I feel a bit like a turtle that is afraid to peep out from under it's shell. I will for a moment.
Most of all, I'm overwhelmed. By some of the simple things--
the speed of travel. no pot holes and even paved roads means smooth and fast driving. it's bewildering.
the choices. I knew I would struggle in grocery stores. The grocery store here is probably 50 times bigger than ours back home. I will admit to having panic attacks when I first had to go in them a month ago. I found choosing a cereal an almost impossible task. Once, I had to have my friend choose my peanut butter. One of our recent shopping trips, we were befuddled by the orange juice choices, "some pulp, no pulp, lots of pulp". I don't know the last time I considered how much pulp I wanted in my orange juice. I will also admit that two days ago when I attempted my first real shopping trip alone with Natalie and a big list, that I almost sat down in the international food section and cried because I recognized the food labels and I knew exactly what I wanted right away. I ended up buying bottled coke and ceres juice and I was so happy. Natalie walked around a bit stunned by the whole trip asking me, "where does all this food come from Mommy, how does it get here, who makes all this food, why is there so much food, and what is this and that and this and that?".
There there are the bigger things---
water. We have so much water. I don't even know how much I am using. If I was still home in Bukavu right now, where it is dry season and where the water from the city has dried up, I would be using water from jerry cans that we had to send cars and people out to find in the city. I would be rationing the water. I would be watching children wandering around with jerry cans at all hours. I would struggle knowing that I have in abundance what most of my neighbors lack with severity. Here, it's easier. And that makes it harder too. I'm not reminded. I turn on my faucet, and water issues forth. There I would be lifting very heavy jerry cans to wash my hands and be reminded that children carry these long distances to be used by large families if they are lucky enough to find water with which to fill them.
I would remember.
I am grateful and I also struggle to find my way.
health. Ellie was sick with a fever for 3 days. I took her to a doctor. It wasn't just me for once. There wasn't the old anxiety or stress. There wasn't a fear of the unknown. I knew that she would get the best care she could possibly get here. I remember other days. Other fears. Other nights.
electricity. all the time. full strength. It's amazing how much full strength lighting can lift one's sprits.
sanitation, schooling, roads, and on and on
public works. Today we went and got library cards. We checked out books. We wandered around a bit awestruck by the public library. Wow. Then we left the building and there were fire trucks in the street. The parking garage we had parked our car in had a car on fire in it! There were fire trucks! And they put the fire out. (The car was two cars away from ours!).
I love doing laundry. I love it. I look for laundry all day. I can't wait to do a load.
Natalie misses Laurent. She has told me this many times.
Life used to be simpler.
There is so much I don't know.
Mike has been on two bike rides already and has been on many walks. We couldn't do this in Bukavu.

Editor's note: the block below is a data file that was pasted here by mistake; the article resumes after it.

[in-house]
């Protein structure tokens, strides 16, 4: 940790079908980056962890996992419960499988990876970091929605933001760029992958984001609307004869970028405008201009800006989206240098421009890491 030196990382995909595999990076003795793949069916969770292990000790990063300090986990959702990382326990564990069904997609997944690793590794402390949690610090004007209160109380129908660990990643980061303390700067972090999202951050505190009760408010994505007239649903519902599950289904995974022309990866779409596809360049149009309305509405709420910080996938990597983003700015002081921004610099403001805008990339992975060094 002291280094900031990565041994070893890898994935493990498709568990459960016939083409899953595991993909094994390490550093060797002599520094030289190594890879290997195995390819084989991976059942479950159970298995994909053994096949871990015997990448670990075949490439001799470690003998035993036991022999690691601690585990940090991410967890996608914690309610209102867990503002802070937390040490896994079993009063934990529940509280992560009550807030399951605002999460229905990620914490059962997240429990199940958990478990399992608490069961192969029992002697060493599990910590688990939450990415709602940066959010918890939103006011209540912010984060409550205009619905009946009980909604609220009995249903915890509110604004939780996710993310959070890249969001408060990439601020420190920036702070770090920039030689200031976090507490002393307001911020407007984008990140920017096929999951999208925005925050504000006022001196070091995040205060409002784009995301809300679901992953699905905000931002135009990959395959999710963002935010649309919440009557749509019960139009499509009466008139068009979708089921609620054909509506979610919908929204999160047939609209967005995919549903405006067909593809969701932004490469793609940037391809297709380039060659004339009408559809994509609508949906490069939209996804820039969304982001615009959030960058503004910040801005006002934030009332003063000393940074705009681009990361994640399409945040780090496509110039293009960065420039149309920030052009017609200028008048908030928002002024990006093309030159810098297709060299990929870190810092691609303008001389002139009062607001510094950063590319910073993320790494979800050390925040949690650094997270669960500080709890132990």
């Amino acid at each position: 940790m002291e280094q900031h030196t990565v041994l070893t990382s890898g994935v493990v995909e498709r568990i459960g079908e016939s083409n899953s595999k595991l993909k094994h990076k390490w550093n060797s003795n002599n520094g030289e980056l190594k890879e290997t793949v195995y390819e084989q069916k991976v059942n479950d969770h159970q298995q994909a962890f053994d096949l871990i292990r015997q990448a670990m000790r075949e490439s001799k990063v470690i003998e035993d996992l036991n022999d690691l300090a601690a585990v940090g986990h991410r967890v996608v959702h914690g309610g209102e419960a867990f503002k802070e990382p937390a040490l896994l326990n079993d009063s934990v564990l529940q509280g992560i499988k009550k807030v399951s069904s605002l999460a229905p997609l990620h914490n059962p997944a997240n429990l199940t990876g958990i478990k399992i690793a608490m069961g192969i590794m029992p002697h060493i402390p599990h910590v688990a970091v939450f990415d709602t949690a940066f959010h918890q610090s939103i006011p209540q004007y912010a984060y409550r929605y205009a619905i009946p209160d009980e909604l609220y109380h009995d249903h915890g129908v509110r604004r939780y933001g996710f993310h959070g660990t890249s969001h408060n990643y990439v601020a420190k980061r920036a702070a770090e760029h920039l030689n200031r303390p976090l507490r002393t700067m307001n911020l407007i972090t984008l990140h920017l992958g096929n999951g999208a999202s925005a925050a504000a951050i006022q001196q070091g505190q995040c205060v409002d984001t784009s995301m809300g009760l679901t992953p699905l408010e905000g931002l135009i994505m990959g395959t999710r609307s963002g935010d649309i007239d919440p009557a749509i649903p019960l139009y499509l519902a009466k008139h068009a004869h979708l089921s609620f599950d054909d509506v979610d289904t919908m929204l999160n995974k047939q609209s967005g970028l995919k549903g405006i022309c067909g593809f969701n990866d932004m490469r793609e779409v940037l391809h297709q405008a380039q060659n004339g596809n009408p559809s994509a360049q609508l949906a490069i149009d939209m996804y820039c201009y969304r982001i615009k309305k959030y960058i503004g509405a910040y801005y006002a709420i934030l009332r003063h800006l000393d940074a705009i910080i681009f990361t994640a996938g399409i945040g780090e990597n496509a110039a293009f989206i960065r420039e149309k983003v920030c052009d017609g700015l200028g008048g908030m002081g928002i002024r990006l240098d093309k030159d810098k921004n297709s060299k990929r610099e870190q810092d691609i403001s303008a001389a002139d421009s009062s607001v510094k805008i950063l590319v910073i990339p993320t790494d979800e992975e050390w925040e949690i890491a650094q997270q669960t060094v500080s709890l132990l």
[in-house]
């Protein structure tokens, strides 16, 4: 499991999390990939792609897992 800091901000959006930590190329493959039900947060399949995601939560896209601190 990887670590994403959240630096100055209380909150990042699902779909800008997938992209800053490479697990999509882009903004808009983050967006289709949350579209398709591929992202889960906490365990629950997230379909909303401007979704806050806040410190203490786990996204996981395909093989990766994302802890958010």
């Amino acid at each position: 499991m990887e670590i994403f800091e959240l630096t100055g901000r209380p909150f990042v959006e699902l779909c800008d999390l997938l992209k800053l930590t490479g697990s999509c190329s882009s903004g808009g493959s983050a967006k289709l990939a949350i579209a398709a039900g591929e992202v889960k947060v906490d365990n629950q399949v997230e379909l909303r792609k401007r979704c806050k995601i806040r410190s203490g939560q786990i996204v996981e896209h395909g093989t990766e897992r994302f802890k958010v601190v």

Farmers markets are so much less exciting here. I miss the markets of Bukavu.
There are some people that completely inspire me. Like the woman who I am privileged to call my friend, that started this organization.
I miss being surrounded by congolese. I miss the warmth of brown.
The other day I spoke in my botched french for an hour in the car when the kids were sleeping as we drove north, speaking of all that I missed.
Natalie is already forgetting french.
We shipped 27 trunks to the states 2 months ago. For some strange reason, 3 of those trunks ended up at our friend's house in Germany!
Isla told me the other day she wanted to go home. And not this home.
I am so tired of packing and unpacking.
Colorado debriefing time was very good and also very hard.
Having it be light until 9:30 p.m. was really really hard to get used to; the kids were as bewildered by it as much as us grown ups.
I have been humbled and blessed by the countless family and friends that have loved us, helped us, called us, spent time with us, gone out of their way to visit us, lifted boxes for us, packed late at night with us, helped us in airports, carried countless heavy suitcases for us, encouraged us along this crazy trip with calls, notes, emails, had patience with us, hugged us, welcomed us home, driven us, blessed us, given to us, and generally welcomed us back. Helped us realize we aren't so alone and we are going to be okay.
My mom and cousin, who arrived in Bukavu over a month ago now (thinking they were going to stay with us for 2 days and then fly us to the states), who had to stay with us in Bukavu for 2 weeks unexpectedly, and who then flew the 27 hours with us (with 16 pieces of luggage, 3 roller carry ons, 5 back packs, 3 car seats, and 4 kids four years old and under), will forever be our heroes. And I am so glad that I don't have to do that trip again (with all the kids and the luggage that is anyway!).
And then, there are the children that I love and miss so much already. There is a deep ache in my heart.
I am grateful, but I'm also struggling to find my way.
I will be continuing to write about Tumaini, Kaziba, and our life in Bukavu in the days ahead. Please check back, there is work to be done and stories to tell.
I have been so humbled by all the folks who have come forward to partner with us up at the orphanage. This sweet fun loving boy still needs a sponsor, his name is Shereba, he'll be four in September. If you are interested in sponsoring him, please follow the link here to our website, or the link above. Thank you.